A love letter to letterpress

proof

Ampersand Duck is setting a book of poetry the slow way, and writing very affectionately about it.

You want the type to be invisible in a way, to let the meaning of the words exist independently. If a word is leaping out at you because it’s thick, dull and broken, it’s unfair to the reader. But the warmth of a handprinted page is delightful, ranging from dark greys to a dense black. It’s a small challenge for the spoilt eyes of a modern reader, to whom variety in print quality means the ink heads are a bit clogged, something to be fixed. It is the finite (and rapidly dwindling) number of letters that made me think about the preciousness of words set or written by hand. Poets are, by their nature, careful with words. It is a marvellous experience to get so intimate with a piece of writing. You may think your eyes and your mind caress a word as you read it, but imagine holding that word, piece by piece, and thinking about all its layers and nuances as you ease it into place (albeit upside down and back to front!).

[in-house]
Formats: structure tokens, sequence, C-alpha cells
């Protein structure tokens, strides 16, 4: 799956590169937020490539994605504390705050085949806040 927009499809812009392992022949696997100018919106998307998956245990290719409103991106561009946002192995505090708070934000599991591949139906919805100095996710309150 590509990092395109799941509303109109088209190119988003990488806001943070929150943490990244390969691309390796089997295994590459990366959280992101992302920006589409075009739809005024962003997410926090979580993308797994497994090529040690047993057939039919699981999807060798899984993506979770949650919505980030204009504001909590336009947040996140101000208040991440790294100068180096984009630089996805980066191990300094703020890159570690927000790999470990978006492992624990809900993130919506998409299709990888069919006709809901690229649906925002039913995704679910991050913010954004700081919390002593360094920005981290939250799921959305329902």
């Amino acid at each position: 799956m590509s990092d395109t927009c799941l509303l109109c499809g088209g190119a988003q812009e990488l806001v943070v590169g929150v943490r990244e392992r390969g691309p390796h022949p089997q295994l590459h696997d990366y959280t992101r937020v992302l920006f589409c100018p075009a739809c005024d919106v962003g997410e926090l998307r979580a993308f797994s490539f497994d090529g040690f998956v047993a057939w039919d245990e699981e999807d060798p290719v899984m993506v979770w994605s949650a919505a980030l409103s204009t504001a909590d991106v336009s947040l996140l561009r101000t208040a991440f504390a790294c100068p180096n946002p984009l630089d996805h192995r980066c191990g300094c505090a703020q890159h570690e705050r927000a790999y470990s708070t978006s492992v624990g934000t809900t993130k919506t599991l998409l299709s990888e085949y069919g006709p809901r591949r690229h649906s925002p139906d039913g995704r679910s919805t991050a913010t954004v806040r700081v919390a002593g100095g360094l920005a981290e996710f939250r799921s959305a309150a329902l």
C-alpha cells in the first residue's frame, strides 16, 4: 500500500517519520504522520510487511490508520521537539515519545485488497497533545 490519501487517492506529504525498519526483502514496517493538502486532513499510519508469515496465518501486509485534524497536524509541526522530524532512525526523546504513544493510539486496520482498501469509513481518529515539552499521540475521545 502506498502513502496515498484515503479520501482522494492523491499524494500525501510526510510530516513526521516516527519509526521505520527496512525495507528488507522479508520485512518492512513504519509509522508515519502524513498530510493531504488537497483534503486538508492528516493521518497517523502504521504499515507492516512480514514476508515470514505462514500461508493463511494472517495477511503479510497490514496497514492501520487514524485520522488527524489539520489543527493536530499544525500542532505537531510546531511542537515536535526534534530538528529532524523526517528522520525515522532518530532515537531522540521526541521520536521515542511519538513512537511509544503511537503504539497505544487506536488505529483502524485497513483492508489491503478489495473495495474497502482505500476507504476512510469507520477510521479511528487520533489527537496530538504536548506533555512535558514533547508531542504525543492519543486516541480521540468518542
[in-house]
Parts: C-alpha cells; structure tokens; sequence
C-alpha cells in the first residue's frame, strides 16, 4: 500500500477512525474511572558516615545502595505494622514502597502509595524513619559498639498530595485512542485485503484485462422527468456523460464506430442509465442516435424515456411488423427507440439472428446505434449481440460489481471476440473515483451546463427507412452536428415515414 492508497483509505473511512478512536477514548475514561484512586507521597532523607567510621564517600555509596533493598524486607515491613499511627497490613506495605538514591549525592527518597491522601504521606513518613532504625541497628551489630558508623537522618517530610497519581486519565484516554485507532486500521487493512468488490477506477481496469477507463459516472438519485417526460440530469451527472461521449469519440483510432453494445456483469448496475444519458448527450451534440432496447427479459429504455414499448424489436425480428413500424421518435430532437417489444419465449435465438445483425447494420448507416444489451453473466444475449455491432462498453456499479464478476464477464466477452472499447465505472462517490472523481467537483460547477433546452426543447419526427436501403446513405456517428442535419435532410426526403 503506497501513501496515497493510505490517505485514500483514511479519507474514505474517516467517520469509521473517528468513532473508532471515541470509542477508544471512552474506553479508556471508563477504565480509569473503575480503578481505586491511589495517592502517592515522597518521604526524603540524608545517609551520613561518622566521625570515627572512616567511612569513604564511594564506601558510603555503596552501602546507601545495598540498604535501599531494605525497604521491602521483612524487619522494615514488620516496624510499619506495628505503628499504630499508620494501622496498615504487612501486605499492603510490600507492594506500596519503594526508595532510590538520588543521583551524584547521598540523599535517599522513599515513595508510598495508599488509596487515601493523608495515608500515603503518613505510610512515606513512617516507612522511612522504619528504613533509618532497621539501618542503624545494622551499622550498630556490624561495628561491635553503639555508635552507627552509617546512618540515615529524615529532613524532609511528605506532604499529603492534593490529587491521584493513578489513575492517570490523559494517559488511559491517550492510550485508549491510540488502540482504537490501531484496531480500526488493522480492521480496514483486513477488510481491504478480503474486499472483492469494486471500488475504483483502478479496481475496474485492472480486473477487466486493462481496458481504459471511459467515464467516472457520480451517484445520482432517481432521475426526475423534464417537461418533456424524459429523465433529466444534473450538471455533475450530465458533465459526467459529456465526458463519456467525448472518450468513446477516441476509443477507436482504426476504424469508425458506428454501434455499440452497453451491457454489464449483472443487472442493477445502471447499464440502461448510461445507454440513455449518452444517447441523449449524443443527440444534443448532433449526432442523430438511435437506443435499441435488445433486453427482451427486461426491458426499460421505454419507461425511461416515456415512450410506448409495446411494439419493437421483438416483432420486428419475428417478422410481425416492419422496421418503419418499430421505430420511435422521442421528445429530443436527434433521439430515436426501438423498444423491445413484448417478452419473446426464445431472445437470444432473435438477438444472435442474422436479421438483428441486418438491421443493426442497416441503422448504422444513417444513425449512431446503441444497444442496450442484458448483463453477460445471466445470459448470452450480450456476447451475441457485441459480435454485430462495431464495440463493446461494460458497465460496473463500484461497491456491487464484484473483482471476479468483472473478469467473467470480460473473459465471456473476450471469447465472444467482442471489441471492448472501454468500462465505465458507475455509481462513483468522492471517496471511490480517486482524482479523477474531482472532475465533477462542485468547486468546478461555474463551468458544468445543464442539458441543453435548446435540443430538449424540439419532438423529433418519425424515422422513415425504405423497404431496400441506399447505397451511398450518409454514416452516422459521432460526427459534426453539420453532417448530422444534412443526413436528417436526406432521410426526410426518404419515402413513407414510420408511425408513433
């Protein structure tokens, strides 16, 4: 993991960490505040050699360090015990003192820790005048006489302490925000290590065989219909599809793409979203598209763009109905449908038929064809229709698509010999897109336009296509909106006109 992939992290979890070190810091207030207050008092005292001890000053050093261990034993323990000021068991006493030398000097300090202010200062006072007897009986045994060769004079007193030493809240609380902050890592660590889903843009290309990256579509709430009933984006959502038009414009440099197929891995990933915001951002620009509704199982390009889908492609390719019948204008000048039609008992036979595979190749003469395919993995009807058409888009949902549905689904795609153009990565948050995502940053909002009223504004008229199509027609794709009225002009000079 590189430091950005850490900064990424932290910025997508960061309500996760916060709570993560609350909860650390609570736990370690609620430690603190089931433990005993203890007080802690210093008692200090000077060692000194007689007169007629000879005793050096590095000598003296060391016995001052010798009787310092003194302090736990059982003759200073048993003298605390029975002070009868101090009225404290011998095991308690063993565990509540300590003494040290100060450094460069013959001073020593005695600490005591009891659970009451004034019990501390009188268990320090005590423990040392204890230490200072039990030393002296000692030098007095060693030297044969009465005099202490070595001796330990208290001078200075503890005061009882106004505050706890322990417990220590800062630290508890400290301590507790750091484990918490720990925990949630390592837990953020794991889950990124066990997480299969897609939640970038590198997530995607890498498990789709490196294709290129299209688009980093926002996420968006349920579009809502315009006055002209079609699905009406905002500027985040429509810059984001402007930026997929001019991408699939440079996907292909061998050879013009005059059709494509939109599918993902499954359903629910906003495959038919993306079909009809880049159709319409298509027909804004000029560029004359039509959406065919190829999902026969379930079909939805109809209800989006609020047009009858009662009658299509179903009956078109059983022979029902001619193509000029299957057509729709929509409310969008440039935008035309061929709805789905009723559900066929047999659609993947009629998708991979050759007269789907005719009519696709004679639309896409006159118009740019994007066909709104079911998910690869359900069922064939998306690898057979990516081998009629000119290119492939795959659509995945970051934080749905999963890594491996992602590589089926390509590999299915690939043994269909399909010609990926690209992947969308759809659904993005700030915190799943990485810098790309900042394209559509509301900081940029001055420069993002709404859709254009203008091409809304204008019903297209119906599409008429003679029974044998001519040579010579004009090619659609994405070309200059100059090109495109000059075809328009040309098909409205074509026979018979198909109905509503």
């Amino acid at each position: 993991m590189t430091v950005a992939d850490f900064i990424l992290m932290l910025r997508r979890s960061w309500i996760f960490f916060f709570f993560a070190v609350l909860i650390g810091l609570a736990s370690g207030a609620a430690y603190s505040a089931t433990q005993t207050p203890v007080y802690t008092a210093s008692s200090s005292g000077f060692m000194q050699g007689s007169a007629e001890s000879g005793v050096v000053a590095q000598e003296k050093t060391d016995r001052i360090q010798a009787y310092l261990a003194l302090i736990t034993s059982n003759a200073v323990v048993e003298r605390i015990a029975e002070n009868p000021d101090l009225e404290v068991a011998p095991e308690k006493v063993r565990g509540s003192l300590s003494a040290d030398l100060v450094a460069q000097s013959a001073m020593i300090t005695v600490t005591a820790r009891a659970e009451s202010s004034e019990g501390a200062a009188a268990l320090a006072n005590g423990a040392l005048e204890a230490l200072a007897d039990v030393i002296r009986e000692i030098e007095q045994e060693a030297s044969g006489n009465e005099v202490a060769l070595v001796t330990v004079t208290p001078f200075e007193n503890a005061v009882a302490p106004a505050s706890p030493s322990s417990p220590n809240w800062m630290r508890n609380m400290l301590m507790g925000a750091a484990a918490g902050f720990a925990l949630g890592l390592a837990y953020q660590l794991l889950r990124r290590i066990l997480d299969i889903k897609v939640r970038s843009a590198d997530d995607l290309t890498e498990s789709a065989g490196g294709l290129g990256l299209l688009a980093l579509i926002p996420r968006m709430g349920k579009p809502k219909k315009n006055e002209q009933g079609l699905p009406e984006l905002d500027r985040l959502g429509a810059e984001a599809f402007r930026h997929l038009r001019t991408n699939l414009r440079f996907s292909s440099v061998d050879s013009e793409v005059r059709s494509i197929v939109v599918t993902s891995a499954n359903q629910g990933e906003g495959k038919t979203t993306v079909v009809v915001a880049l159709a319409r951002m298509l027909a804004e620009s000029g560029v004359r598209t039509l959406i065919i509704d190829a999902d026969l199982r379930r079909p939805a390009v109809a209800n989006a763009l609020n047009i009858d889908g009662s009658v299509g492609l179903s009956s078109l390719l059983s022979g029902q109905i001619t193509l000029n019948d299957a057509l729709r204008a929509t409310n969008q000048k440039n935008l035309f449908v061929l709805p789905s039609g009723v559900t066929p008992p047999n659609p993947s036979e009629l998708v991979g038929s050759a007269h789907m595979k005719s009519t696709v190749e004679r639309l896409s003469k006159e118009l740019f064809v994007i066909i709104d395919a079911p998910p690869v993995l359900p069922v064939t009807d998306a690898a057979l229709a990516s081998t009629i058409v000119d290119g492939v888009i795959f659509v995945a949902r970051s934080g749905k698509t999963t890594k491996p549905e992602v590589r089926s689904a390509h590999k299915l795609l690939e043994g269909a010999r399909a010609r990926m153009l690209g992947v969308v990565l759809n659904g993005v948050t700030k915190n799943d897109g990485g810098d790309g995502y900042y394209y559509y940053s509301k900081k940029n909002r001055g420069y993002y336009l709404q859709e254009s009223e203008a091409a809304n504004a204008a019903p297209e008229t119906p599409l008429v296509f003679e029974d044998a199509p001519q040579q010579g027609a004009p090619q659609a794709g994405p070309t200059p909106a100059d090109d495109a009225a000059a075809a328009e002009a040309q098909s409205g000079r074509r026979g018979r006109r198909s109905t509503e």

(Sigh.) Sounds like fun.

Photo: proof_1 by Ampersand Duck; some rights reserved.

3 Responses

  1. Sheila Ryan
    Sheila Ryan October 28, 2007 at 9:51 pm |

    I finally got around to reading Ampersand Duck’s post all the way through. Damn. For way too long I’ve set aside my resolution to enroll in a class or workshop that will require me to set letterpress type. I used to live five (Chicago) blocks from Columbia College’s Center for Book and Paper Arts, and did I act on my resolution? No. Now I live a three-hour drive from South Wabash Avenue. But will I let that stand in my way? Mmmm . . . I’ll work on it.

    (Ah. I’m only a two-hour drive from Madison, Wisconsin. Letterpress lives there, too.)

  2. Anne-Marie
    Anne-Marie November 3, 2007 at 8:49 am |

    I think you’d like this video: http://elsa.photo.net/video/firefly-small.mov

    AM

  3. India Amos
    India Amos November 3, 2007 at 11:34 am |

    Thanks, Anne-Marie! I posted that one about a year ago, actually: A Letterpress Talkie.

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